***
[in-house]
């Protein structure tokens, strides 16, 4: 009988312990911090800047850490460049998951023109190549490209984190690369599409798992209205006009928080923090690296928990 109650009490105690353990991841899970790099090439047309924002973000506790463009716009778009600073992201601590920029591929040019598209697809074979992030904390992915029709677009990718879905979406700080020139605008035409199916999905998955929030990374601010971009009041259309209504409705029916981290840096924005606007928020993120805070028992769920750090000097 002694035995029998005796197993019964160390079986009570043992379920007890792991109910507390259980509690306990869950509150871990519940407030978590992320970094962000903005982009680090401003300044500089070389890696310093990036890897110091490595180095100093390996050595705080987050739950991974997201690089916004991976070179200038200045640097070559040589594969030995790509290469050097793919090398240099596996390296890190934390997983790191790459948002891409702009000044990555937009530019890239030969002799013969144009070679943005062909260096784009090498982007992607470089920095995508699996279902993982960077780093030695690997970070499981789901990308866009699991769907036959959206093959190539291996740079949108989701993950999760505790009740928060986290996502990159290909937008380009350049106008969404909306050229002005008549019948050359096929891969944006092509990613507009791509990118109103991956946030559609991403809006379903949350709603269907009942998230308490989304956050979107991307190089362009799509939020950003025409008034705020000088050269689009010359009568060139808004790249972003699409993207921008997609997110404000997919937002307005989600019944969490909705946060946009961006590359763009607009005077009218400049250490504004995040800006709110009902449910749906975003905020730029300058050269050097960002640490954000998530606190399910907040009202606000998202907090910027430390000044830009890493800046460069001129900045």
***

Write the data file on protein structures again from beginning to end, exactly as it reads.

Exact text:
[in-house]
């Protein structure tokens, strides 16, 4: 009988312990911090800047850490460049998951023109190549490209984190690369599409798992209205006009928080923090690296928990 109650009490105690353990991841899970790099090439047309924002973000506790463009716009778009600073992201601590920029591929040019598209697809074979992030904390992915029709677009990718879905979406700080020139605008035409199916999905998955929030990374601010971009009041259309209504409705029916981290840096924005606007928020993120805070028992769920750090000097 002694035995029998005796197993019964160390079986009570043992379920007890792991109910507390259980509690306990869950509150871990519940407030978590992320970094962000903005982009680090401003300044500089070389890696310093990036890897110091490595180095100093390996050595705080987050739950991974997201690089916004991976070179200038200045640097070559040589594969030995790509290469050097793919090398240099596996390296890190934390997983790191790459948002891409702009000044990555937009530019890239030969002799013969144009070679943005062909260096784009090498982007992607470089920095995508699996279902993982960077780093030695690997970070499981789901990308866009699991769907036959959206093959190539291996740079949108989701993950999760505790009740928060986290996502990159290909937008380009350049106008969404909306050229002005008549019948050359096929891969944006092509990613507009791509990118109103991956946030559609991403809006379903949350709603269907009942998230308490989304956050979107991307190089362009799509939020950003025409008034705020000088050269689009010359009568060139808004790249972003699409993207921008997609997110404000997919937002307005989600019944969490909705946060946009961006590359763009607009005077009218400049250490504004995040800006709110009902449910749906975003905020730029300058050269050097960002640490954000998530606190399910907040009202606000998202907090910027430390000044830009890493800046460069001129900045």